You are sitting in the left rail with Stein in the front row whereas the 2 couples are chatting on the right wing of the green bus. The driver is humming a song in his language looking back every now and then for appreciation but then all occupants eyes are busy scanning for any forest native who might grace that way. First sighting was of a fox who was disturbed from his sleep by the mechanical Fargo bus and meandered his way to a better sleeping place or to wash his face you would never know.
Then came a flash of parakeets with long tails and a fast of yellow on natural green. They created quite a commotion as they flew over the starboard side only to disappear into the distance.
On the right side after a ride of 15 gruelling mins, there appeared a large natural pool that looked more of a waterhole with an assortment of animals quenching their thirst and preparing themselves for the day ahead. A small gathering of deer, a resident hippo and a few buffaloes could be seen. You fish out your digital camera as you saw others do the same and start shooting pictures of the silent hurdled group. The deer are on alert ready to bound at the first sign of danger, the hippo has a tired look at the bus as if he has seen this for quite some time. The buffaloes seem to be in two minds whether to move on, or share some space with the hippo. After a few minutes of anchor, the bus moved on to another place this time where the bushes and shrubs gave way to a bunch of trees with hanging branches. The trees look properly watered as the green leaves on them make you think so.
What was that? there now, you could hear some chilling cries of some animals, and before you can connect the sound to their owners, there appear a few elephants on a rampage, it seems one was trying to get away from others. He finds way through the narrow road and the thickets and almost overturns the bus. The other bunch is playfully behind him but they are a bit slow as they see the bunch in the bus including you and drop their investigating trunks in the now fully stopped bus. Where are the passengers and the driver? They have somehow gone and ran for their lives, as you were wonder struck with the trunks of the playful mammoths. You had some sense in you to get out of the seat and drag those banana plantains to the near reach of the trunks of those medium sized elephants. They grabbed it out of the open windows just as you were transferring it to them. In a jiffy, they disappeared after they had gobbled up the food, leaving you to yourself.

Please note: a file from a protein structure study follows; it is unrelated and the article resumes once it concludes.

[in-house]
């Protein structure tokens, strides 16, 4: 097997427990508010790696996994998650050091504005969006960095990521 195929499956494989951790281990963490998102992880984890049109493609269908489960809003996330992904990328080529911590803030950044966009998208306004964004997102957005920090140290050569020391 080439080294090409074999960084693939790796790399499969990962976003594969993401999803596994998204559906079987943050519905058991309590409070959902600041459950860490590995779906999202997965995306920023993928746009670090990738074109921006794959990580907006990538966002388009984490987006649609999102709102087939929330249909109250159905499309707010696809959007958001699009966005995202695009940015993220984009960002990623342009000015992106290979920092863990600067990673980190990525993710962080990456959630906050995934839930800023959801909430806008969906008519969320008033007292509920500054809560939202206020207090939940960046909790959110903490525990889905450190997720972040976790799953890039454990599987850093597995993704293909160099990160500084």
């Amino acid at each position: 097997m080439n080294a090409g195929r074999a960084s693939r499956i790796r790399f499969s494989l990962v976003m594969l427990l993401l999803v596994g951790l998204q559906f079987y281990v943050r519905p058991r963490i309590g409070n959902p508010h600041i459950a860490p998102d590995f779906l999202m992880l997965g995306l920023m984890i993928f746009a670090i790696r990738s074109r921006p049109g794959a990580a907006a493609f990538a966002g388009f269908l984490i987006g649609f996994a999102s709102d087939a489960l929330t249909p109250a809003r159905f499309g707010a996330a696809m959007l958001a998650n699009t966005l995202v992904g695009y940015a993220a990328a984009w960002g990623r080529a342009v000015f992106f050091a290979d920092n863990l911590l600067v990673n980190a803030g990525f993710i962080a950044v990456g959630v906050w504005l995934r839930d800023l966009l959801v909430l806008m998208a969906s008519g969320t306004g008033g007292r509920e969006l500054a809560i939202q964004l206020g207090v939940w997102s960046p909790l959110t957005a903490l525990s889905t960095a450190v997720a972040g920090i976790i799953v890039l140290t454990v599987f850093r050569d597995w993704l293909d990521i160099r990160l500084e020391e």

Taking the bottle of water in the small bag, you get down and start jogging on the look out for your fellow passengers who are nowhere in sight. The jogging person in you makes a bunch of monkeys come down from their lodgings and try to harass you or that is what you thought allowing your legs to make a dash out of that scene, to a much thicker part of the woods. The next bus should be on the way in another half an hour, but you are reluctant to go anywhere near those monkeys who now have stay put on the road.
There are quite a collection of trees here as they give you cool shade and it would be better to climb a branch or two to be on the safe side. As you grace up a tree holding on to the tighter twigs that support you as you ascent, some sticky substance on the branch make you lose grip and cause you to fall headlong as the twigs give way and you land with a thud on the soft sand below.